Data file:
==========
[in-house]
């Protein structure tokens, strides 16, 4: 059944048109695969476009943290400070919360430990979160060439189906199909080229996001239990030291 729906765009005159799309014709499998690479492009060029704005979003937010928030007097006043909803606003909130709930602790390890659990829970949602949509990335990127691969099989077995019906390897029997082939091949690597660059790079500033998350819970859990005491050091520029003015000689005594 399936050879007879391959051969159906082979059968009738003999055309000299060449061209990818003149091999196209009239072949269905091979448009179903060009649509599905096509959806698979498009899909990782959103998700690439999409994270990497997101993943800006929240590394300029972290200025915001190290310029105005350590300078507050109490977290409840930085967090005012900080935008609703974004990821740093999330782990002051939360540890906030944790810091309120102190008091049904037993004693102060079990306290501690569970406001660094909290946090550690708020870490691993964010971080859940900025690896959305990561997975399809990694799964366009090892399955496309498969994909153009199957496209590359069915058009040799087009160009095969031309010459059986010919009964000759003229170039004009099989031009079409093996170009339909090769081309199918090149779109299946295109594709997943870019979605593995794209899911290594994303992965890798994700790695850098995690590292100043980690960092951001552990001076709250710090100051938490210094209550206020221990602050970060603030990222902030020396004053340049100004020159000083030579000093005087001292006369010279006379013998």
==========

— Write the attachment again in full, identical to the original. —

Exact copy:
[in-house]
């Protein structure tokens, strides 16, 4: 059944048109695969476009943290400070919360430990979160060439189906199909080229996001239990030291 729906765009005159799309014709499998690479492009060029704005979003937010928030007097006043909803606003909130709930602790390890659990829970949602949509990335990127691969099989077995019906390897029997082939091949690597660059790079500033998350819970859990005491050091520029003015000689005594 399936050879007879391959051969159906082979059968009738003999055309000299060449061209990818003149091999196209009239072949269905091979448009179903060009649509599905096509959806698979498009899909990782959103998700690439999409994270990497997101993943800006929240590394300029972290200025915001190290310029105005350590300078507050109490977290409840930085967090005012900080935008609703974004990821740093999330782990002051939360540890906030944790810091309120102190008091049904037993004693102060079990306290501690569970406001660094909290946090550690708020870490691993964010971080859940900025690896959305990561997975399809990694799964366009090892399955496309498969994909153009199957496209590359069915058009040799087009160009095969031309010459059986010919009964000759003229170039004009099989031009079409093996170009339909090769081309199918090149779109299946295109594709997943870019979605593995794209899911290594994303992965890798994700790695850098995690590292100043980690960092951001552990001076709250710090100051938490210094209550206020221990602050970060603030990222902030020396004053340049100004020159000083030579000093005087001292006369010279006379013998």